By Patrick Buffett, Fort Lee Public Affairs

FORT LEE, Va. – The staff of the Fort Lee Garrison Public Affairs Office earned four first-place nods and finished strong in three other categories at the Installation Management Command level of the 2015 Maj. Gen. Keith L. Ware Army Journalism Competition.

The results were announced Feb. 17. All first- and second-place winners at IMCOM are forwarded for judging at the Army-wide level. The announcement of those winners is usually released in late March. There is a follow-on DOD-level competition as well called the Thomas Jefferson Awards.

T. Anthony Bell garnered the top spots in feature writing and photojournalism during IMCOM judging. His feature article titled “Dignity They So Well Deserved” told the little-known story of an African-American Army veteran who was not allowed to fight on the front lines during World War II, but was given the duty of burying thousands of white Soldiers killed in combat. Bell’s winning photojournalism entry titled “Last of the Railroaders” focused on a Transportation Corps noncommissioned officer who was facing major changes in rail operations to meet the needs of a transforming Army.

A second-place finish in sports writing and a third-place finish in feature photo also were among Bell’s accomplishments. He is no stranger to receiving a wealth of fourth-estate accolades. The 22-year Army veteran and 12-year civil service employee has consistently won photography and writing awards at IMCOM and Army level every year since 2009. He was selected as Army Civilian Journalist of the Year in 2012. Bell is the senior reporter on the Traveller staff.

Public affairs specialist Susan Garling earned first-place in the community relations – individual achievement category. The IMCOM judging panel awarded top marks for the positive impact she made while facilitating an Aug. 15 Fort Lee tour for 29 Battle of the Bulge survivors from World War II. Highlights of the event included an installation tour, a ceremony in which the Chief of Ordnance presented a certificate of appreciation to each veteran, and a wreath-laying at the flag pole adjacent to the 1st Logistics Memorial.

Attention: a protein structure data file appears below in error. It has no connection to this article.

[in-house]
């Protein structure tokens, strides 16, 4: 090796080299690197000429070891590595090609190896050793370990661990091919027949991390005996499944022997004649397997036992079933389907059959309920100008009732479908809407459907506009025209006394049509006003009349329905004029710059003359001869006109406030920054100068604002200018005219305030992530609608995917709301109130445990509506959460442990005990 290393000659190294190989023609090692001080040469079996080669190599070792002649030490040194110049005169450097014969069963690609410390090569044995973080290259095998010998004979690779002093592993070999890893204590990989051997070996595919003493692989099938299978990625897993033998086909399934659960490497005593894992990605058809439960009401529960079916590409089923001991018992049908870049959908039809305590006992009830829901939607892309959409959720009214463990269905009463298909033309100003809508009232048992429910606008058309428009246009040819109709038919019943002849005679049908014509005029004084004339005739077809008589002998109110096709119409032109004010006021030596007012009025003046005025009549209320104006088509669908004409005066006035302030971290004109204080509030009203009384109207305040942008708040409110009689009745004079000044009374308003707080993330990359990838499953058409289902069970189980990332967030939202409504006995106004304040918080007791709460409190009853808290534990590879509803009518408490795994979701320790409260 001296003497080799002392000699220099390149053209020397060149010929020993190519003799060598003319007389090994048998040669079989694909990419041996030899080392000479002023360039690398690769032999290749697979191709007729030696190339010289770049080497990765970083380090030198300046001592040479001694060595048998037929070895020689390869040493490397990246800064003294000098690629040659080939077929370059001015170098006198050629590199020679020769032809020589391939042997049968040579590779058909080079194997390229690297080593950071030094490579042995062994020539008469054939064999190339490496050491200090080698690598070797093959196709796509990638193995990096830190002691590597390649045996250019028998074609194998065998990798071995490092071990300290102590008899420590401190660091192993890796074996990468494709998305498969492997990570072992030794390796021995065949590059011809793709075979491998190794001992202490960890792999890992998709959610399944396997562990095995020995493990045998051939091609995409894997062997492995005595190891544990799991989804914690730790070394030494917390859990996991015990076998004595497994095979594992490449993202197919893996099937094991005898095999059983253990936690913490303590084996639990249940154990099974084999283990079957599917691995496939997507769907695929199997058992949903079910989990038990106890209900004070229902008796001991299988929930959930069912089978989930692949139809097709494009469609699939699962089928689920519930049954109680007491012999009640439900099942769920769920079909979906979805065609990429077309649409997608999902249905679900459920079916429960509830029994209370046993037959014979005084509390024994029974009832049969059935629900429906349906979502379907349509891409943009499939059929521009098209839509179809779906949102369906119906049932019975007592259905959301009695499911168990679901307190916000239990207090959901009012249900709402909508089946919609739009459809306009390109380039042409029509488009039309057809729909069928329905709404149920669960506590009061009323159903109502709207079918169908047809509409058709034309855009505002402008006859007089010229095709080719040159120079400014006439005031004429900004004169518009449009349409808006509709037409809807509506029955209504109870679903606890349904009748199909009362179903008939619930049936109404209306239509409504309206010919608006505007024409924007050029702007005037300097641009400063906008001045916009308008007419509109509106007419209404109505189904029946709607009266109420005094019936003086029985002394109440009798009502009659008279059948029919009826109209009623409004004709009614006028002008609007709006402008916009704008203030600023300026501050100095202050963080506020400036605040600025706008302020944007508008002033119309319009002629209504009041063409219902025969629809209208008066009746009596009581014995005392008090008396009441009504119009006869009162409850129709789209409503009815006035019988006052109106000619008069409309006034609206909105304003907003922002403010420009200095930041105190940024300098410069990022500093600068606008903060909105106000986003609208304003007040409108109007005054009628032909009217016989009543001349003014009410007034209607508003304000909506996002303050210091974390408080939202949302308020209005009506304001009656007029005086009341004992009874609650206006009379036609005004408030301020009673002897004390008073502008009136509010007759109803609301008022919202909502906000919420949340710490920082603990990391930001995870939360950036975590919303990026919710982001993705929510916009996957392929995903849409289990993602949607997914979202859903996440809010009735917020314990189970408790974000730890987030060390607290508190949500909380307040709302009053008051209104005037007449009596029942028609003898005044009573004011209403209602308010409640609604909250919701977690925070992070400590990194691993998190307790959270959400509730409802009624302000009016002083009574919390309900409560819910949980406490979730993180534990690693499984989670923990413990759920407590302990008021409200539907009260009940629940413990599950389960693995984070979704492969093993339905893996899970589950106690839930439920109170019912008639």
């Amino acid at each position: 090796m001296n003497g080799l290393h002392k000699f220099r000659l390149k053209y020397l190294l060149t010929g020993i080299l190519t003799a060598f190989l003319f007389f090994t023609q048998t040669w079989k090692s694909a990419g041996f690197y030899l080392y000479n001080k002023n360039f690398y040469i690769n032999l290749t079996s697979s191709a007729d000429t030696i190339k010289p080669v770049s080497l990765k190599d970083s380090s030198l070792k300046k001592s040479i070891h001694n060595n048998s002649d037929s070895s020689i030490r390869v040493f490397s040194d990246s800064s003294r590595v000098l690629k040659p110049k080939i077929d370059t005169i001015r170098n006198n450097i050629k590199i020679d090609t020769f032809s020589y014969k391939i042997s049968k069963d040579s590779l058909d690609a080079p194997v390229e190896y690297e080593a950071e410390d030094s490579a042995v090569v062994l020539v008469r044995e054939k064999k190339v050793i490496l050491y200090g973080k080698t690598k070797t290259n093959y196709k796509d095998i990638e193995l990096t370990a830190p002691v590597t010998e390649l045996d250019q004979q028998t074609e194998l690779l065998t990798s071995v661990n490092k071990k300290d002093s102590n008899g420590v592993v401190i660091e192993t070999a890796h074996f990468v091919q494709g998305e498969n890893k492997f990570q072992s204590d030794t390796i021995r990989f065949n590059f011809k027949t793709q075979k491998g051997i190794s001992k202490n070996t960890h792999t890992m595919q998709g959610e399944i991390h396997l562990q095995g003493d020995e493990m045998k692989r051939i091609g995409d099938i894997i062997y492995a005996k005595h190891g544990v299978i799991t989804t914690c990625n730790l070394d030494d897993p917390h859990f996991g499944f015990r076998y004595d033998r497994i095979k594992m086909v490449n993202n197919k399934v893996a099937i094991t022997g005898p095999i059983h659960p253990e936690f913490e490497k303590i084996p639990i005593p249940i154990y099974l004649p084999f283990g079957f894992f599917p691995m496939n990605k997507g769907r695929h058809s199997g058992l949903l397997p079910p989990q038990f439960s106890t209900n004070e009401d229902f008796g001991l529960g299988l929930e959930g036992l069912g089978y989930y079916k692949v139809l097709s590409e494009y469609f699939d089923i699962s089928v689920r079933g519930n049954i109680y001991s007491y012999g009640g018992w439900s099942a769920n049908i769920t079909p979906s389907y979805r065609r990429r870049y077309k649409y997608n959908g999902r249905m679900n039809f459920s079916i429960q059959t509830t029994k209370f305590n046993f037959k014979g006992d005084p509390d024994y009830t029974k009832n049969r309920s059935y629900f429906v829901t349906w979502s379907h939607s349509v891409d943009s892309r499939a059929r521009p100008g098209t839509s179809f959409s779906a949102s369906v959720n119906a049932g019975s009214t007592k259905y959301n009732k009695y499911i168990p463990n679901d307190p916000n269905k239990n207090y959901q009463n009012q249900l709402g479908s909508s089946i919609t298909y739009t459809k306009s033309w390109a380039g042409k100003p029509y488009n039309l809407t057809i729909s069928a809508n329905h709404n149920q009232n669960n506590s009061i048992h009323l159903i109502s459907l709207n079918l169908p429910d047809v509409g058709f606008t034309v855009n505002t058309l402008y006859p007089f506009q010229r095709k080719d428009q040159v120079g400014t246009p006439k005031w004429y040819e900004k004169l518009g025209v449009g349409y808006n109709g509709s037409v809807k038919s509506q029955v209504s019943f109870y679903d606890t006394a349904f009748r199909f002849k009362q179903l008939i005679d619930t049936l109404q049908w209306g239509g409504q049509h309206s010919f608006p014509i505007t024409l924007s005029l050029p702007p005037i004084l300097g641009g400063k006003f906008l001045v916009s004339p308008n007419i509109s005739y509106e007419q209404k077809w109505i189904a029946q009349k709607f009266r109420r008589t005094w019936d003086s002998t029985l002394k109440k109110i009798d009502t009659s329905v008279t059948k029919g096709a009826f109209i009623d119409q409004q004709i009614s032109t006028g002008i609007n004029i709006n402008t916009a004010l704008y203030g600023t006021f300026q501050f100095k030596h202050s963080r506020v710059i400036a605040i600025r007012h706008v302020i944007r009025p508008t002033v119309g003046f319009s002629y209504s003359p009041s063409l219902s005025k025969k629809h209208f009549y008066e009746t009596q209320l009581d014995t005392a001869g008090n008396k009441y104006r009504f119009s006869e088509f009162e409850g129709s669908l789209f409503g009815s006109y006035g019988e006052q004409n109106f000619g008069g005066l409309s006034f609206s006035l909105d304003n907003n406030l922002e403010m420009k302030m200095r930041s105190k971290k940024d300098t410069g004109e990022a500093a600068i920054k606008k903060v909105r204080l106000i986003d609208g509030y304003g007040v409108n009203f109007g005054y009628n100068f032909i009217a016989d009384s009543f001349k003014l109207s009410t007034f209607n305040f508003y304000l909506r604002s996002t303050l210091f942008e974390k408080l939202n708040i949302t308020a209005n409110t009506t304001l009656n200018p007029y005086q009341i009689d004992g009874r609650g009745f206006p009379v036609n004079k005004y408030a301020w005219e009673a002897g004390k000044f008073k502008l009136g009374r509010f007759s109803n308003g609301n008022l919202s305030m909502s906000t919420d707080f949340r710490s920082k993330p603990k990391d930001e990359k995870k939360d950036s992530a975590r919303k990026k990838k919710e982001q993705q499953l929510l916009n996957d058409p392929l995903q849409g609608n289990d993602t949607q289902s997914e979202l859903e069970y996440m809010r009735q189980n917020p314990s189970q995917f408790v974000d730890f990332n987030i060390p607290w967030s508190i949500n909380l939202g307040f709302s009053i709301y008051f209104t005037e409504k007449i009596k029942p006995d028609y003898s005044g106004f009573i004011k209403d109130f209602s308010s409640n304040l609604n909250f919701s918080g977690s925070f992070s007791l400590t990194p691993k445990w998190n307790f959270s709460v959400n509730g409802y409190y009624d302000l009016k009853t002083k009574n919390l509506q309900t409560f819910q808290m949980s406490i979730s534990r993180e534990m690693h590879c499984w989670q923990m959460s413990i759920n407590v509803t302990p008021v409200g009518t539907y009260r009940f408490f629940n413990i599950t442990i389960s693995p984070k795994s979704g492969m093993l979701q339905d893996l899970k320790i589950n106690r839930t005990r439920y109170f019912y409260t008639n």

Garling joined the PA staff in October 2012. She is the community relations coordinator for the garrison. Her duties also include extensive administrative and budgeting support to the PA team and occasionally writing articles or capturing photos for the post newspaper. This is her second consecutive win in the same category. Last year, her entry finished first at Army level as well.

The second-place award for story series during IMCOM judging went to Amy Perry, production/news assistant editor. Her three-part entry titled “A Sacred Oath” explored the significance of earning U.S. citizenship through the stories of Fort Lee Soldiers hailing from impoverished or underdeveloped countries.

Perry is an Air Force veteran. She joined the government civilian workforce at Fort Lee in 2008. Her many achievements as a public affairs specialist include a Thomas Jefferson Award for photography in 2002 and an IMCOM-level KLW award for news photo in 2013.

Rounding out the list of journalism competition successes at IMCOM this year is the PA team’s first-place finish in the outstanding communications campaign category. The entry focused on efforts to inform the community about changes to installation access requirements that took effect in July 2015. A wide range of factors were considered during category judging including written products, online information sources, community meetings and outcomes. The PA team was lauded for its proactivity and the multi-tiered approach that resulted in a well-informed audience and a smooth transition during implementation.

Stephen Baker, Garrison Public Affairs director, offered his reaction to the overall IMCOM-level results, saying he’s “not really all that surprised” the team is faring so well. “What I hear from organization leaders and community members here on a routine basis is how much they appreciate the support provided by these public affairs professionals,” he said. “It’s pretty clear they take pride in their work and consistently perform above the standard.

“We have now won 29 KLW awards (IMCOM and Army level) over the past six years,” Baker added. “I am proud of the creative, high-quality work produced by our team.”

The Army journalism competition is named after Maj. Gen. Keith L. Ware, a Medal of Honor recipient who served as the chief of information for the Department of the Army from September 1964 through November 1967. He was killed in a 1968 helicopter crash in Vietnam.